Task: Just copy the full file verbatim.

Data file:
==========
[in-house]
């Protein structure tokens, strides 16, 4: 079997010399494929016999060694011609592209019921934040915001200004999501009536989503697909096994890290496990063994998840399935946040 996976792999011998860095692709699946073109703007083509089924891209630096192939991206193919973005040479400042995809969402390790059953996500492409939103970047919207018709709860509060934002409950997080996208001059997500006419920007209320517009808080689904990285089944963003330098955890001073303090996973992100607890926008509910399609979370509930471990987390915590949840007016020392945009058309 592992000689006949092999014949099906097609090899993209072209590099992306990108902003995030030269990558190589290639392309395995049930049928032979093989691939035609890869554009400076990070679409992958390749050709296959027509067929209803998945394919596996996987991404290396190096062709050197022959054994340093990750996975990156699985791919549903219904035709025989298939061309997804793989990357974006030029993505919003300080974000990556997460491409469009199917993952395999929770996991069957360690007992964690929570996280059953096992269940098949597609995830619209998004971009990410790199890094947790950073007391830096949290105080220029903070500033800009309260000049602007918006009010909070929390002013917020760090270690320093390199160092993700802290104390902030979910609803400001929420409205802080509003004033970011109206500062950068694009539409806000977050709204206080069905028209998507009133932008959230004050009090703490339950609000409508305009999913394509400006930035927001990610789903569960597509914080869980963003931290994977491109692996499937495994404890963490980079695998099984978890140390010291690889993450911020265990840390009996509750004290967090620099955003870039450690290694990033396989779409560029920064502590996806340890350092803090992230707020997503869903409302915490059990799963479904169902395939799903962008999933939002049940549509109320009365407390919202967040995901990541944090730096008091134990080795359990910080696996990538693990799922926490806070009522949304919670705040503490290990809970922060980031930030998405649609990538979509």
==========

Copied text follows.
[in-house]
């Protein structure tokens, strides 16, 4: 079997010399494929016999060694011609592209019921934040915001200004999501009536989503697909096994890290496990063994998840399935946040 996976792999011998860095692709699946073109703007083509089924891209630096192939991206193919973005040479400042995809969402390790059953996500492409939103970047919207018709709860509060934002409950997080996208001059997500006419920007209320517009808080689904990285089944963003330098955890001073303090996973992100607890926008509910399609979370509930471990987390915590949840007016020392945009058309 592992000689006949092999014949099906097609090899993209072209590099992306990108902003995030030269990558190589290639392309395995049930049928032979093989691939035609890869554009400076990070679409992958390749050709296959027509067929209803998945394919596996996987991404290396190096062709050197022959054994340093990750996975990156699985791919549903219904035709025989298939061309997804793989990357974006030029993505919003300080974000990556997460491409469009199917993952395999929770996991069957360690007992964690929570996280059953096992269940098949597609995830619209998004971009990410790199890094947790950073007391830096949290105080220029903070500033800009309260000049602007918006009010909070929390002013917020760090270690320093390199160092993700802290104390902030979910609803400001929420409205802080509003004033970011109206500062950068694009539409806000977050709204206080069905028209998507009133932008959230004050009090703490339950609000409508305009999913394509400006930035927001990610789903569960597509914080869980963003931290994977491109692996499937495994404890963490980079695998099984978890140390010291690889993450911020265990840390009996509750004290967090620099955003870039450690290694990033396989779409560029920064502590996806340890350092803090992230707020997503869903409302915490059990799963479904169902395939799903962008999933939002049940549509109320009365407390919202967040995901990541944090730096008091134990080795359990910080696996990538693990799922926490806070009522949304919670705040503490290990809970922060980031930030998405649609990538979509």